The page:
With a running time of 60 minutes, this DVD biographic feature on Verdi’s life might possibly be a satisfactory introductory piece for the newcomer to the great man and his art. Even then, the knowledge gained would barely form an outline to be filled in by much more study. However, if one would like a pretty travelogue of the sights and landscapes of Verdi’s Italian roots (with a side trip to Paris), plus a little time joining Thomas Hampson in admiring his own handsome self, Euroarts has a treat in store. »

22 Apr 2005

GOUNOD: Polyeucte

In spite of the fact that Gounod had a special fondness for Polyeucte, it was among the least successful of his many operas. In fact, he was reported to have considered it as the favorite of his works. It was first composed around the time of the Franco-Prussian war. »

22 Apr 2005

WILLIAMS: Wagner and the Romantic Hero

There is no doubt that Richard Wagner as an artist, composer, and writer was the center of controversy both during and after his lifetime. Despite the overwhelming political, social, and psychological elements contained in his musical oeuvre, Wagner is one of the more enduring figures in the history of the arts. Based on lectures delivered at the Bayreuth Festival between 1998 and 2000, Simon Williams examines a topic that has generated much interest and scrutiny both within the arts and outside of it: Wagner’s treatment of the hero. »

22 Apr 2005

Joan La Barbara. Voice is the Original Instrument: Early Works (1974-1980)
Jacqueline Humbert. Chanteuse

You can rely on Lovely Music. The new-music label Lovely Music invariably provides some of the most interesting new music available on recordings. They can be relied upon in a business with its fair share of unreliables — immaturity, bad quality recording, sophistry — to give good quality interesting recordings of innovative work. They’ve been around for at least two decades, and their catalog covers some of the very best in what can be called “downtown” new music — conceptual music influenced in large part by John Cage, world music, and modern American art and dance after abstract expressionism (let’s say Warhol and after). Their rather humble website is at www.lovely.com, and really tells only a small part of their story. For someone exploring American new music for the first time, they make a very good starting point. »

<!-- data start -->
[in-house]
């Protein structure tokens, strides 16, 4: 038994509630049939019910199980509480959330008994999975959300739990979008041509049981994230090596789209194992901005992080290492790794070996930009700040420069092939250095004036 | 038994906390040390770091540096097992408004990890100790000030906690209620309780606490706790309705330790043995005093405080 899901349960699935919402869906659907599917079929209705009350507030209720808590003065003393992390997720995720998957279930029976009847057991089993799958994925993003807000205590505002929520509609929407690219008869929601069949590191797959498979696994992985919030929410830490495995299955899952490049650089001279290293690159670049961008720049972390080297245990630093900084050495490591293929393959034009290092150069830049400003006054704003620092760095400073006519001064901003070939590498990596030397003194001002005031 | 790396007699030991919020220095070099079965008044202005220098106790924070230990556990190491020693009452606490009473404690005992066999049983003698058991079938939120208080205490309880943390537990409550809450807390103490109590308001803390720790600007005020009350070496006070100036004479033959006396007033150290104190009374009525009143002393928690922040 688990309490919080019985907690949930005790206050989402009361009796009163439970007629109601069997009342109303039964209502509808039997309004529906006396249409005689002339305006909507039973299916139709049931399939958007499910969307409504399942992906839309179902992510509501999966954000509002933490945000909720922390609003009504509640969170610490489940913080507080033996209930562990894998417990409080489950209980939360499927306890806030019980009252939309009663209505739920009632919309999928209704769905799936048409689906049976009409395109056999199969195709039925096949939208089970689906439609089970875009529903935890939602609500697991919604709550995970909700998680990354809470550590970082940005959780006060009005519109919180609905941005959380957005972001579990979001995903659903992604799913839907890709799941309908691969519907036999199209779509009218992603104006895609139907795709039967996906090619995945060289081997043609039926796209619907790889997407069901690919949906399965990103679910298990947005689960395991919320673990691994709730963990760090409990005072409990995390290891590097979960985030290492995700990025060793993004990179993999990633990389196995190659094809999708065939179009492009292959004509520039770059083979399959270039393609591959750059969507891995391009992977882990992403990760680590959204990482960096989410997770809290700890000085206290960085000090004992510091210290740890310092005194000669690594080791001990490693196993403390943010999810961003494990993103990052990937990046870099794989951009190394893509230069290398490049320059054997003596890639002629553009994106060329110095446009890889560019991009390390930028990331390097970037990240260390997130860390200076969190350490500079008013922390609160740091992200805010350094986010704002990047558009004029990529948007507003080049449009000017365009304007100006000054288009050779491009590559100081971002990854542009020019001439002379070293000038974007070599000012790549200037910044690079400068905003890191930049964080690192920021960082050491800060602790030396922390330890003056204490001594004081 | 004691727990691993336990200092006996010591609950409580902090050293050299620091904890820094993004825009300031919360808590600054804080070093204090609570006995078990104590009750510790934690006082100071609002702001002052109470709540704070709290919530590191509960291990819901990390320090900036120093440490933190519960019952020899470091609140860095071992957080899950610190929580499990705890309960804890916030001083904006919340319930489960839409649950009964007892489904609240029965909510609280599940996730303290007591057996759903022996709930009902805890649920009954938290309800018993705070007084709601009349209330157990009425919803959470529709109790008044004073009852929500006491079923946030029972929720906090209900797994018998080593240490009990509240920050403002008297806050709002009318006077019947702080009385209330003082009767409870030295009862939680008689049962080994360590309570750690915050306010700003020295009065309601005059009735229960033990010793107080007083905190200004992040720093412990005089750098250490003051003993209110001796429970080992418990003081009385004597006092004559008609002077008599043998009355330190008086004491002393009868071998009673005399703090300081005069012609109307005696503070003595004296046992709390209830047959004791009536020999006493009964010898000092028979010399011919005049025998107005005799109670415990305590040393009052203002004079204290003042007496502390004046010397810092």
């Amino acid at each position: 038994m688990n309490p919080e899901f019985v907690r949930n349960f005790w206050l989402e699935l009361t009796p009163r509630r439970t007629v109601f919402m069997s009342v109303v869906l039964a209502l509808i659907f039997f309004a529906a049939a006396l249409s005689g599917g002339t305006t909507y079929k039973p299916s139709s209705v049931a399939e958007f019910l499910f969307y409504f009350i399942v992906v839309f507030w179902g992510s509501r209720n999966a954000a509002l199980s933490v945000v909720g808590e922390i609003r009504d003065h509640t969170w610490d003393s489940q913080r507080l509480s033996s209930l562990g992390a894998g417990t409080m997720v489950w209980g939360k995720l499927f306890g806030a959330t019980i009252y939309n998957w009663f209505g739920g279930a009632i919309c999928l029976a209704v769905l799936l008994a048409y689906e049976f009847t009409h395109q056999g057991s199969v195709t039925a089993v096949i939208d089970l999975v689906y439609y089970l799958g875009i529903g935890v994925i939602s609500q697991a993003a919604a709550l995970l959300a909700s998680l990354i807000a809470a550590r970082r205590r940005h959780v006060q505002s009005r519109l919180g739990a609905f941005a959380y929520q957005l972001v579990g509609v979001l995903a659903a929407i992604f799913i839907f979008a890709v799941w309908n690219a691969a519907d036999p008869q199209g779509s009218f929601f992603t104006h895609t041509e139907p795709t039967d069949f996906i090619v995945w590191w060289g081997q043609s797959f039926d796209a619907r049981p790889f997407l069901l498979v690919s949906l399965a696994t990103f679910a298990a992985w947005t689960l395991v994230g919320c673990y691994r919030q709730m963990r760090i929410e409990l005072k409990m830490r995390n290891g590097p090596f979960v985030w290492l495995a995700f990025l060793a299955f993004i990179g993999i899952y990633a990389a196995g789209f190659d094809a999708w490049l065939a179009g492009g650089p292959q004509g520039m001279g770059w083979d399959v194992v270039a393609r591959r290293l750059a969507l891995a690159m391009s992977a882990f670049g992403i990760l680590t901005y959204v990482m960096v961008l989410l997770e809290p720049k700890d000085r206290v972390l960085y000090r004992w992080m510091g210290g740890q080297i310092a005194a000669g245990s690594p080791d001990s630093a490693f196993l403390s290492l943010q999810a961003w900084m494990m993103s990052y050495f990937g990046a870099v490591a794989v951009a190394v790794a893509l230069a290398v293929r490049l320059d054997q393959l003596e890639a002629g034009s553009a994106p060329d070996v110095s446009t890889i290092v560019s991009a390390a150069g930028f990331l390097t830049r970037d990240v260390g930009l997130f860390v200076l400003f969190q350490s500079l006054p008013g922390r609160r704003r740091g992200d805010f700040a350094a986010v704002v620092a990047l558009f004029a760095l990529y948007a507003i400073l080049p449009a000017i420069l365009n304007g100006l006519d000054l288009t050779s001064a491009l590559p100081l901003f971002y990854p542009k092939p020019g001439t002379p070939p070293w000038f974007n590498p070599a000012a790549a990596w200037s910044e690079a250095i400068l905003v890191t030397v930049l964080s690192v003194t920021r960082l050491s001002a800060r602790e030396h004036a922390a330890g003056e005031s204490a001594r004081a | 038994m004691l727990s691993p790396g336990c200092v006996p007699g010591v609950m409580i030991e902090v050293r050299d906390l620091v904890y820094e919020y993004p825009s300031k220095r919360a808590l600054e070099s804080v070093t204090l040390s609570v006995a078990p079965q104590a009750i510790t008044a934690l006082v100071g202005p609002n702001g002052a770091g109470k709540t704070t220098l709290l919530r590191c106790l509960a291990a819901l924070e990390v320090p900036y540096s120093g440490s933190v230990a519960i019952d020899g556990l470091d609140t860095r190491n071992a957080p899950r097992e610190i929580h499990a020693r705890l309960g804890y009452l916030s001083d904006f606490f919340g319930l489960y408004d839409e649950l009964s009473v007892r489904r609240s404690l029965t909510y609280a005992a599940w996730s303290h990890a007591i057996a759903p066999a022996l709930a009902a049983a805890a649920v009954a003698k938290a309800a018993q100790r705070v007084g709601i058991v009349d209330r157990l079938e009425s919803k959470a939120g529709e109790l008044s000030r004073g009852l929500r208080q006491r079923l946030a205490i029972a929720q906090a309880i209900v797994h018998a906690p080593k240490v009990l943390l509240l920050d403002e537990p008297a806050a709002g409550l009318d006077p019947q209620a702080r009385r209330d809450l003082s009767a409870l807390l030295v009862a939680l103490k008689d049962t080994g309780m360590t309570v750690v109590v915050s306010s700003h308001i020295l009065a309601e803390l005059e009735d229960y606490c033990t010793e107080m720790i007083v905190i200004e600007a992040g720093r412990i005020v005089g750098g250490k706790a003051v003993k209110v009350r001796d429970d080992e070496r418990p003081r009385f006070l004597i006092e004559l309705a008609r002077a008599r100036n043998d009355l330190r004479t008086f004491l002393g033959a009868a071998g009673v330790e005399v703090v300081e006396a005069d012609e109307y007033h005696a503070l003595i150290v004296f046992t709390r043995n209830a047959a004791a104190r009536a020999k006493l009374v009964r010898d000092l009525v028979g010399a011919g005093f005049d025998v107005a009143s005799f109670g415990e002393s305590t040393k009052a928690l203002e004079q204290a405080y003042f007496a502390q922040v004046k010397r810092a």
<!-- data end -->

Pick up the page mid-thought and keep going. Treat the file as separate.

21 Apr 2005

GLASS & MARSHALL: Les Enfants Terribles — Children of the Game

Well I’m trying. The liner notes read: “Les Enfants Terribles, the final installment of Philip Glass’ trilogy based on the work of Jean Cocteau, articulates Cocteau’s belief in the transcendent power of imagination and creativity. It is the story of a brother and a sister, Paul and Lise, two characters so caught up in a world of their own imaginings that they can no longer see a reality beyond their ‘game’.” The music on this cd is the accompaniment to a dance/opera (and thus it’s only half the story — to be as fair as possible to thing). The work is scored for three singers and a narrator, accompanied by three keyboards. »

21 Apr 2005

SAARIAHO: Cinq reflets de L'Amour de loin; Nymphea Reflection; Oltra Mar

This is very pleasant new music, long in breath, richly scored, nice poetry, nothing pretentious, but good solid rewarding composition. Ms. Saariaho is truly adept at making a great orchestral score, and she has a way with voices, particularly Pia Freund’s on the first track, which truly soars. »

19 Apr 2005

Sir Thomas Allen: Great Operatic Arias

Some 20 years ago I ended my subscription to Opera Magazine after an article by its editor, the late Harold Rosenthal. He had written a review of La Clemenza di Tito that described tenor Stuart Burrows in words that, for those who did not attend the performance, they had missed the second coming of Enrico Caruso, Jussi Björling and Beniamino Gigli in one person. I had attended and I knew that Rosenthal and his colleagues could be almost funny in their chauvinism but enough was enough. Well, I’m happy to report the old tradition still lives on. I looked at some reviews of this recital by British critics and Giuseppe De Luca, Tito Gobbi and Robert Merrill in their heydays would have been proud of such notices. »

18 Apr 2005

Joseph Schwarz Sings Arias by Verdi, Wagner, Leoncavallo and Meyerbeer

For whom is this fine CD? It is published by Hänssler Verlag; a publishing house that specializes in Christian literature and that has a classical record branch as well. »